Schizophrenia (SZ) is recognized as a neuropsychiatric disorder in humans with accelerated mortality and profound morbidity followed with impairments in social as well as vocational functioning. Though various antipsychotics are being considered as approved treatment therapy for the psychotic symptoms of SZ but they also exert adverse effects and also lack efficacy in treating full spectrum of the disorder. Spirulina platensis (blue-green algae), a nutritional supplement, constitutes a variety of multi-nutrients and possesses a large number of neuroprotective activities. Therefore, present experimental work was designed to evaluate the neuroprotective effects of spirulina in ameliorating the psychosis-like symptoms in dizocilpine-induced rat model of SZ.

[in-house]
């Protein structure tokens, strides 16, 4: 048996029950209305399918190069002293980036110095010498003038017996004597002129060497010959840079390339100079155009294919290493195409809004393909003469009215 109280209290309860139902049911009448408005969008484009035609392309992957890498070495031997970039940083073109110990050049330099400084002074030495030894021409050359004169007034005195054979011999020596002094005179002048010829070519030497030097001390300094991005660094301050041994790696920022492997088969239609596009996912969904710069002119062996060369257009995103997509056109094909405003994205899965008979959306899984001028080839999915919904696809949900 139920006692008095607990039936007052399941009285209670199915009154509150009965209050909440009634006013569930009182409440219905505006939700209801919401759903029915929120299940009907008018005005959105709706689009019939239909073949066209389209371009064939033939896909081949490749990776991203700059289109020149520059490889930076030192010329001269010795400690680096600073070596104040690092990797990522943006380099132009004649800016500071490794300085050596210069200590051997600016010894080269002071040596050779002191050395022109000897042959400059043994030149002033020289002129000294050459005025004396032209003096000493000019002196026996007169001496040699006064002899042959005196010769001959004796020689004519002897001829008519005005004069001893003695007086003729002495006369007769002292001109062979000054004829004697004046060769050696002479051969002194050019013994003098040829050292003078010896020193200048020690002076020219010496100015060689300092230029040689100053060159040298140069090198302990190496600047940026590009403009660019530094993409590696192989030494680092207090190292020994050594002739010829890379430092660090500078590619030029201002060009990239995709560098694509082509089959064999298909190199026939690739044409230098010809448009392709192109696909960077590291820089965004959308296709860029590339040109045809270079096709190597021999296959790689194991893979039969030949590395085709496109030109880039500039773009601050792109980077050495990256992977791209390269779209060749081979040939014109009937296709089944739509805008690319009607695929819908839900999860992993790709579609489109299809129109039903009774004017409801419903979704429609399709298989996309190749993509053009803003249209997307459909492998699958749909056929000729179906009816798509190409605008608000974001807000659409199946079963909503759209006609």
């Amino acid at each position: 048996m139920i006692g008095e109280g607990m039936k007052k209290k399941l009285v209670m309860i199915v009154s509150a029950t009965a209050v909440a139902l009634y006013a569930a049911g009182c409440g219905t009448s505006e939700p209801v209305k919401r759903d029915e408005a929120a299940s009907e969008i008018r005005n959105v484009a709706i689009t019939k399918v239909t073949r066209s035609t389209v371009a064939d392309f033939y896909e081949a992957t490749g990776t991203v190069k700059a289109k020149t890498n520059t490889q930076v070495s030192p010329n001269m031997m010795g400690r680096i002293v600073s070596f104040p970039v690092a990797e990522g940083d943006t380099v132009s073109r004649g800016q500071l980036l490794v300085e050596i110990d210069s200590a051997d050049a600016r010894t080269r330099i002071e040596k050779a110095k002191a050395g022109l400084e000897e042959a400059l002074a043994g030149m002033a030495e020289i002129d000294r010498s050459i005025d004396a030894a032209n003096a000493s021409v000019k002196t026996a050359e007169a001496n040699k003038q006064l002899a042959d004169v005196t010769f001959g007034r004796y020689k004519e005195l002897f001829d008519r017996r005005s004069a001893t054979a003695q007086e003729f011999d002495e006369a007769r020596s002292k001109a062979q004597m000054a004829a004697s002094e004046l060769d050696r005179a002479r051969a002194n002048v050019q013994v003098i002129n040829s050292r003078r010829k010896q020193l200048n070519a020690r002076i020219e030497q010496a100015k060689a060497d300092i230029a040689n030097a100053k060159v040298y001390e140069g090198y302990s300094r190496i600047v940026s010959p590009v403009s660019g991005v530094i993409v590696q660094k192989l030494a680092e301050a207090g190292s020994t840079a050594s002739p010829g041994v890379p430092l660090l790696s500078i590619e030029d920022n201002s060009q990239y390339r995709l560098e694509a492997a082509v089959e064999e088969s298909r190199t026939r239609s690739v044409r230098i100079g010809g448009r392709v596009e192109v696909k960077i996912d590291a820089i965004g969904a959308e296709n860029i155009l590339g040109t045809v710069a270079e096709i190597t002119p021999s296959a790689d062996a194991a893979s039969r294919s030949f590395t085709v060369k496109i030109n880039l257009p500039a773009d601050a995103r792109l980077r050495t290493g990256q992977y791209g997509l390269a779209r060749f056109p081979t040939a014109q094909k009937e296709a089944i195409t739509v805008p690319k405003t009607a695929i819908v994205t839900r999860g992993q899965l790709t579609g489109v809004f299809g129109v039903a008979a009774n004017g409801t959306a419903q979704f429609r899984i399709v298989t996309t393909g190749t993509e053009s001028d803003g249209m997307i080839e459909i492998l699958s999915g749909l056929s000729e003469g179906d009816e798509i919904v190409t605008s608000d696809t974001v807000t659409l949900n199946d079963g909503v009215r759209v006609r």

The spirulina was tested as preventive and therapeutic regimen at the dose of 180 mg/kg. After pre- and post-treatment with spirulina, rats were subjected to behavioral assessments followed by biochemical and neurochemical estimations. Biomarkers including APO-E, RTN-4, TNF-α, and IL-6 were also estimated using ELISA.
Present results showed that administration of spirulina not only improved behavioral deficits induced by dizocilpine but it also regulates neurotransmission, oligodendrocyte dysfunction and APO-E over expression. Moreover, it also restores the immune response dysfunction by reducing inflammatory cytokines.
Thus, from present findings it may be suggested that spirulina aids in ameliorating the psychosis-like symptoms induced by dizocilpine in animal model possibly via regulation of neurotransmission and other biomarkers that are extensively used to uncover the etiopathology of SZ. Hence, blue-green algae can be used as an effective therapy for preventive or therapeutic measures in SZ.

Copyright © 2018. Published by Elsevier Inc.